Saturday, March 26, 2011

The Evolution of California Forklifts

With this Blog post, we begin a journey through many postings, that will start with the very beginning of forklifts and provide a complete introduction to this product and technology.  It is our hope, that through these posts, you the reader will become more informed as a forklift operator or forklift owner on the history, types, and functions of this great product.  Today we begin with the beginning and how man has always looked for easier ways of accomplishing difficult strenuous tasks./One can easily think back to the Stone Age man and the invention of the lever. It was Archimedes who finally recognised the importance of the lever and his famous statement "Give me but one firm spot on which to stand and I will move the earth" is well known. We doubt that he was thinking of modern day fork lifts when he said that and indeed it was to be many years before they were developed in the United States.
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California forklifts evolved from hoists, which were the primary means of lifting and moving heavy items in the late 1800s. These hoists, essentially chains and winches, gave way to wooden platform trucks around the turn of the 20th century. Soon after, the wooden trucks and their trailers incorporated electric motors and traction batteries.

A practical and popular machine for moving products over short distances is the lift truck or forklift, one of the most important, yet overlooked, industrial innovations in modern times. Today, over 150,000 forklifts are delivered to material handling buyers each year.

Early lift truck models were quite simplistic, with no hydraulics or even forks. These early pieces of equipment were designed to lift a load only a few inches, so chains and human power were usually enough to move a load just a few feet. Even with the limited lifting capacities, these machines made the unloading and loading of freight much easier and more efficient, which became even more necessary during the labor shortage caused by the war..

What is generally credited as the forerunner of the seated counterbalanced truck was produced by Clark in 1917. Known as a Tructractor, it was originally developed solely for use in Clark’s axle plant, but visitors saw its practicality and requested their own models. Then in 1920, the first industrial truck to use hydraulic power to lift its load was introduced. In 1923, Yale produced the first electric truck with raising forks and an elevated mast, today considered the first fork lift truck. The lift worked via a ratchet and pinion system.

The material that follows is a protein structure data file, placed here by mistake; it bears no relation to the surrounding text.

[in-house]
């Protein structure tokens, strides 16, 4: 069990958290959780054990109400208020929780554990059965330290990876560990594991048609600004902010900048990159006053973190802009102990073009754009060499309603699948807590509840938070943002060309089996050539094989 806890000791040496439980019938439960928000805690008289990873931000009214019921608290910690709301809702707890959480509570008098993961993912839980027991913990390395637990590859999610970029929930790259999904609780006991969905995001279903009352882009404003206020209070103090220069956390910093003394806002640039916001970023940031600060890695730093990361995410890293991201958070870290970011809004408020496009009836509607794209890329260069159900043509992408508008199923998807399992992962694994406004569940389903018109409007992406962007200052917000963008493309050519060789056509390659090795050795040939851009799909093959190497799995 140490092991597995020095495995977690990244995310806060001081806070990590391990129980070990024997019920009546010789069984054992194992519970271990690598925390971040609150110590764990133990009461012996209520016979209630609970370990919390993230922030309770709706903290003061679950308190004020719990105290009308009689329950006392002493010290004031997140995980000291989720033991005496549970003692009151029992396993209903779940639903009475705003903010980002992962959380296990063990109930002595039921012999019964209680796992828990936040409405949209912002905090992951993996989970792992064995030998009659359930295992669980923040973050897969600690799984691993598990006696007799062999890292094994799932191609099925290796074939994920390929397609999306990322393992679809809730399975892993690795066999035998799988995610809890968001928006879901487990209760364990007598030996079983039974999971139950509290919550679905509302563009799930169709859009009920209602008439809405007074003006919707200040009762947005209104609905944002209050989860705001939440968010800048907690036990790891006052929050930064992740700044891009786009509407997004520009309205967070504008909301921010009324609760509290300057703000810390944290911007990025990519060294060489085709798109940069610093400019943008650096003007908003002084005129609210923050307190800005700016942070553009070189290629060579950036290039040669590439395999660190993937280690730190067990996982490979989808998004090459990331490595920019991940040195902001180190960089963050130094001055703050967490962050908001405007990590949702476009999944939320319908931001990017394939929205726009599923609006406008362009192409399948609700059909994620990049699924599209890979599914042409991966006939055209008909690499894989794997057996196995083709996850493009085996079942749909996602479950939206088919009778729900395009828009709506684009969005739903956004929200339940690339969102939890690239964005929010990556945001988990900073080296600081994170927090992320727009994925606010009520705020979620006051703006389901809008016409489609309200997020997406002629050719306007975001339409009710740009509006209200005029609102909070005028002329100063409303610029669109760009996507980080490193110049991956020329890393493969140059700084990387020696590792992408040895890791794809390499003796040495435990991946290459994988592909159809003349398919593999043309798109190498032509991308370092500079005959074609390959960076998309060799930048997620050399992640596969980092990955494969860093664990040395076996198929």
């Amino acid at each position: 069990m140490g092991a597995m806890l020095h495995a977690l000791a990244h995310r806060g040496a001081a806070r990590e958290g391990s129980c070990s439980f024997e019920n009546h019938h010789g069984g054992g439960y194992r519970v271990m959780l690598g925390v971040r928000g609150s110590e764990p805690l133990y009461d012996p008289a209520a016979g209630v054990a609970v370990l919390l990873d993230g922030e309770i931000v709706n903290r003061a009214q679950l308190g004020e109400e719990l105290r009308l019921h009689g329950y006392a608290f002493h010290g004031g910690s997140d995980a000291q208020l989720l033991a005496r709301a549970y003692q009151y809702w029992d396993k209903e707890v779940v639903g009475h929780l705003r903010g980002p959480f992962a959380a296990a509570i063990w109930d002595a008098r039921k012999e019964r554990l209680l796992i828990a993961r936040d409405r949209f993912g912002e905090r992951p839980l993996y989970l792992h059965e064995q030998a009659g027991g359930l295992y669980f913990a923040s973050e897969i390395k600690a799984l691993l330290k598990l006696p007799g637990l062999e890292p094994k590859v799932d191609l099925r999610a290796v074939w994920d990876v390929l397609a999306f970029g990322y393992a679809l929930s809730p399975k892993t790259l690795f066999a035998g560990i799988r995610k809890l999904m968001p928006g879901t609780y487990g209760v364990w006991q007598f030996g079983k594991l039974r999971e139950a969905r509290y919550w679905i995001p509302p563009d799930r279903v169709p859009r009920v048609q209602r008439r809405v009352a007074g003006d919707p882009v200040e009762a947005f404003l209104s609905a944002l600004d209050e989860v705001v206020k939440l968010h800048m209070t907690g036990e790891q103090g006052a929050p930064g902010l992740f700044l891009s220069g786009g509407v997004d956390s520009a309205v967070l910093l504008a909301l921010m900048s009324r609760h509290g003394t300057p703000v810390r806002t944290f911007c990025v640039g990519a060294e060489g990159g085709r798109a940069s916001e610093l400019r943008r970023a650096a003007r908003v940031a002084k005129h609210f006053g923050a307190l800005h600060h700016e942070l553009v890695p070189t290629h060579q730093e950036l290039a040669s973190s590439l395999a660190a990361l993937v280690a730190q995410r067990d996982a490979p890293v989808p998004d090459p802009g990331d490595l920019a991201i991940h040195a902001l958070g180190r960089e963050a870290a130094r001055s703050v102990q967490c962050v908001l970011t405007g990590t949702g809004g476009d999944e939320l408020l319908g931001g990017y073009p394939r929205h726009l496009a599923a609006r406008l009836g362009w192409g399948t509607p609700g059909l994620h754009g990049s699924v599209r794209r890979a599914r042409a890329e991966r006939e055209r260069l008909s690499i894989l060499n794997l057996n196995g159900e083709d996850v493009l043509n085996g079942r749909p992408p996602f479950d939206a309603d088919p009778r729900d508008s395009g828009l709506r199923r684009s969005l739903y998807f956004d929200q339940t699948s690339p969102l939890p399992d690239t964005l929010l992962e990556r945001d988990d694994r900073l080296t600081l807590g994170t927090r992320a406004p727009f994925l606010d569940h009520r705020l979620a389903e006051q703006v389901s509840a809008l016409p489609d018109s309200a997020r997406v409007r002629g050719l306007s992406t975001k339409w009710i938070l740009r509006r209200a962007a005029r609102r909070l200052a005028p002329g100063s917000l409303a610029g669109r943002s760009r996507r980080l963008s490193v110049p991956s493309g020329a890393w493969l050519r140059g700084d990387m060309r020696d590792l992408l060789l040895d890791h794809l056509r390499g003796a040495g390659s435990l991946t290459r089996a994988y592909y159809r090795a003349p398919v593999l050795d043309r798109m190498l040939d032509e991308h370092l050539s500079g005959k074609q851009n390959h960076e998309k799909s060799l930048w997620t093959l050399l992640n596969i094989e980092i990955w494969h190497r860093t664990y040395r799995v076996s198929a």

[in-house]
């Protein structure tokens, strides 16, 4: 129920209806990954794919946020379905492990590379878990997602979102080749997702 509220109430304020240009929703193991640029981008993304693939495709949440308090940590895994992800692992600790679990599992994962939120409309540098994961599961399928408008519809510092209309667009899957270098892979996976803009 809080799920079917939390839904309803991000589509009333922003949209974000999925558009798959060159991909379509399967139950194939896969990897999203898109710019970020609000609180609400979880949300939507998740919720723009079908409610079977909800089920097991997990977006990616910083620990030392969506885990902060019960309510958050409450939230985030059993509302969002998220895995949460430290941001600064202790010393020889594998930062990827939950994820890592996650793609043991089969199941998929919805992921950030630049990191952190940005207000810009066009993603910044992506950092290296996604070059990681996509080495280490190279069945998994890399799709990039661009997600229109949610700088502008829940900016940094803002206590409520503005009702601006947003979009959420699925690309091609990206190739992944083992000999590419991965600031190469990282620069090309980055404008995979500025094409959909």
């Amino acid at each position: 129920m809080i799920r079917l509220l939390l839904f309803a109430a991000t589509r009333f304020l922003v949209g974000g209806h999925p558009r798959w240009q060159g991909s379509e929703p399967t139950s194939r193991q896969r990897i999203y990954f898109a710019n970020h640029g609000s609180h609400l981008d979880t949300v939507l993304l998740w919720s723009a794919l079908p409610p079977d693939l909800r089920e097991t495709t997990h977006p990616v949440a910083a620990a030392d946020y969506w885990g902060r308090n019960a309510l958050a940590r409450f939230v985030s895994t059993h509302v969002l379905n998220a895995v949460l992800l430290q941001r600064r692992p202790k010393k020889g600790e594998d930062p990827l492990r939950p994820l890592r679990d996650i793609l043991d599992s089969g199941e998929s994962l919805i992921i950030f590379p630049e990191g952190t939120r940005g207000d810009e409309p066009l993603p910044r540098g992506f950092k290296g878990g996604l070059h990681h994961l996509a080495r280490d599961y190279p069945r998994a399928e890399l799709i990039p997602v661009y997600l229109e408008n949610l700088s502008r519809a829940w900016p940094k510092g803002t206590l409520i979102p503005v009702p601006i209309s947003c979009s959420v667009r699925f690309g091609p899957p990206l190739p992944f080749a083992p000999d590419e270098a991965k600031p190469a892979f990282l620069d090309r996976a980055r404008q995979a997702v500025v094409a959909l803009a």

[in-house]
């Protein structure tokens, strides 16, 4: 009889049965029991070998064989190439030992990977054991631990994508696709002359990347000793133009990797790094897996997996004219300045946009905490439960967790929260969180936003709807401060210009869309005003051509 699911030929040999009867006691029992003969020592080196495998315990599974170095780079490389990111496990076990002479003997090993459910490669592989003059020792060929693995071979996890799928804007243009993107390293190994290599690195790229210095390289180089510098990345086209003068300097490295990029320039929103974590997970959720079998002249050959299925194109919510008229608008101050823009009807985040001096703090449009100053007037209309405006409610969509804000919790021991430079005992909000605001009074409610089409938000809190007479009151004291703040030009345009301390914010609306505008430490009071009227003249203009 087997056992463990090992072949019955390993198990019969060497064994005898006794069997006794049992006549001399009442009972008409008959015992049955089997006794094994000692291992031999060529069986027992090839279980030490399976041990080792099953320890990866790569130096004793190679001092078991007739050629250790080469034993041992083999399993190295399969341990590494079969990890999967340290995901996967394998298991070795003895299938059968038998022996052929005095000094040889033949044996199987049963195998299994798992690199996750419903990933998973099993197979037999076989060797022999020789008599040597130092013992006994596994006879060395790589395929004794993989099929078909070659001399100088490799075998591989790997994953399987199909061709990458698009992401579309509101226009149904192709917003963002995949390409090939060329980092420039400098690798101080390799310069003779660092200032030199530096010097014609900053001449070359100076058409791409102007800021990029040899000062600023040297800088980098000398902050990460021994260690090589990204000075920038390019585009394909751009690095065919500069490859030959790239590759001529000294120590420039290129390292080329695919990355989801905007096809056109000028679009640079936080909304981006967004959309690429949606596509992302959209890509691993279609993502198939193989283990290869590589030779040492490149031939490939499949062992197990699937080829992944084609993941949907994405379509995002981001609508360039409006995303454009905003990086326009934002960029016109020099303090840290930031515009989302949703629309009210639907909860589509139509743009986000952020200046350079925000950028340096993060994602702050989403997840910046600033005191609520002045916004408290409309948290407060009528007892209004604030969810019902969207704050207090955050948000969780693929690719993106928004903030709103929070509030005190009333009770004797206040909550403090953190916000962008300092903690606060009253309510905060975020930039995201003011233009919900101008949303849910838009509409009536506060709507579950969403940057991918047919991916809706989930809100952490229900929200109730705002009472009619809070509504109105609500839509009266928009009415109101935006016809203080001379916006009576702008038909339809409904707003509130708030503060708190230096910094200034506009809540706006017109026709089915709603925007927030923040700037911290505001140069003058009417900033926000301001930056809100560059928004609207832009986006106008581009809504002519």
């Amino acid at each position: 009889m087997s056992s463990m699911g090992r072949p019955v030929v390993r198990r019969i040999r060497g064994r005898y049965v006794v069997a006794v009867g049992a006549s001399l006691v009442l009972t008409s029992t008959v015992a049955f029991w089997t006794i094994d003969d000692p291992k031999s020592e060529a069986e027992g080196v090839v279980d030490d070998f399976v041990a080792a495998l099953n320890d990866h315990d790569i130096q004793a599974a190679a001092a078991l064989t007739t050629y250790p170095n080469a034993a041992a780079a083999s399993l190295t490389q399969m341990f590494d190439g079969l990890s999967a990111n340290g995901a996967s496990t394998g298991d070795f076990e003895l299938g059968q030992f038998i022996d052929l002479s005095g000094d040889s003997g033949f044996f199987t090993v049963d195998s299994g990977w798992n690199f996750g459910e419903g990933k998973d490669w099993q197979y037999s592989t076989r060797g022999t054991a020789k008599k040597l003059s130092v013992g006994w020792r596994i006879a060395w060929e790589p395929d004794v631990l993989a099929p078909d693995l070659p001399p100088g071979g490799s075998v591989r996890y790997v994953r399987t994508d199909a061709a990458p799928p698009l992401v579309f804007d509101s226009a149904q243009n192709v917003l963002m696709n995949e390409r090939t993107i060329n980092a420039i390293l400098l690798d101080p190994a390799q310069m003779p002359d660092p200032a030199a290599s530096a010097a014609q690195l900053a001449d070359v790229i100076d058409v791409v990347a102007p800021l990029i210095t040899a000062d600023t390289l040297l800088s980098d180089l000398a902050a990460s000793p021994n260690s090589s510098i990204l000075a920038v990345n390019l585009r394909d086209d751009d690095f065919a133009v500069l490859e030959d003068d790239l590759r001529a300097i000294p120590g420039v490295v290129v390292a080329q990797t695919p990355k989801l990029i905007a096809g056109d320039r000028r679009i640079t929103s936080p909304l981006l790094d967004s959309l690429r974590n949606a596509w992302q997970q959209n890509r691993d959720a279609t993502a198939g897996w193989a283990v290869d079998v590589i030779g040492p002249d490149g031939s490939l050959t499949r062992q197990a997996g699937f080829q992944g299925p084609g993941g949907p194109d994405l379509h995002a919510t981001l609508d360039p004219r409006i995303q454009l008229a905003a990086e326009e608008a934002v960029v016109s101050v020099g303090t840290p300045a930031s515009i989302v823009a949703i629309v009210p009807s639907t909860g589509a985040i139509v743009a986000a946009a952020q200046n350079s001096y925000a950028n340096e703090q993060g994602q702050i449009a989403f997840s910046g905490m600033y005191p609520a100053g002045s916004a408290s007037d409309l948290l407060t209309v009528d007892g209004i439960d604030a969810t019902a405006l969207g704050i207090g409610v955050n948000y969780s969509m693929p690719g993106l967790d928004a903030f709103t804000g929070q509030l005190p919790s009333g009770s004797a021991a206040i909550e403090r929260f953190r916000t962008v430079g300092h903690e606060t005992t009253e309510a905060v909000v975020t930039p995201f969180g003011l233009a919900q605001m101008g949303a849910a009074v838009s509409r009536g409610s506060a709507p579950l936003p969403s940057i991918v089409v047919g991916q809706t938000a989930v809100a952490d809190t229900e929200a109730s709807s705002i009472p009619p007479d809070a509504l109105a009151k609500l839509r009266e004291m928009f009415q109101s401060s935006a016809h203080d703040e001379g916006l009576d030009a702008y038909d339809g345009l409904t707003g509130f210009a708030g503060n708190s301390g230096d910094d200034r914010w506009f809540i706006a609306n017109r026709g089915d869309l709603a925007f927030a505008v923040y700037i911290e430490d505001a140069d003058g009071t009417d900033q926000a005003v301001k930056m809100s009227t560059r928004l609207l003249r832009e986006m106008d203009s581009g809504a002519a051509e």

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“Handy Andy” at work in the 1950s

The new forklift trucks did not immediately surge in popularity, but a major breakthrough occurred with the development of the standardized pallet in the late 1930s. The pallet allowed loads to be stacked uniformly and led directly to the increased development of the forklift.

By the 1950s, it became clear that more efficient storage methods were needed, and warehouses began to expand upward rather than outward. Thus, more powerful and more maneuverable forklifts were required. New models could fit into narrower aisles and lift materials up to 50 feet above the ground, higher than ever before. Narrow aisle forklifts helped revolutionize the warehousing industry, as more shelving could be placed into the same space.

With the increased lift heights came legitimate safety concerns. Objects that fell from those heights could very easily injure lift truck operators. By the late 1950s and early 1960s, forklift manufacturers began to offer options for load backrests and overhead guards. These items eventually became standard, yet the issue of forklift safety continues to be a major concern even today. Operator restraint systems were made standard in the early 1980s, and forklift safety remains an important engineering concern today. New developments in truck and load balancing technology keep vehicles from tipping over.

In addition to safety innovations, lift trucks are changing in other ways. Environmental and emissions concerns have led to the development of different types of engines. Power sources for trucks continue to evolve from battery power to electricity to propane to compressed natural gas, among others. Hydrogen fuel cells are on the horizon, and in 2000, a prototype was constructed using fuel cells as a source of driving power in a forklift truck.

Check back next week for the next of our blog post on the introduction of forklfits in California

sources: mheda journal 2004

5 comments:

truck rental said...

Hi there. I am from California. I am looking for the truck rental around that region. Please share some truck rental firms. Thanks you.

David said...

The forklift looks like a very old machine, but it's still a new thing. I don't know how but these forklifts are still gettin' upgraded and they look great.

refinance car loan said...

Lift trucks are equipped with balanced systems to avoid tipping over.

Maria Melo said...

I recently came across your blog and have been reading along. I thought I would leave my first comment. I don't know what to say except that I have enjoyed reading. Nice blog. I will keep visiting this blog very often. Slinging and lifting

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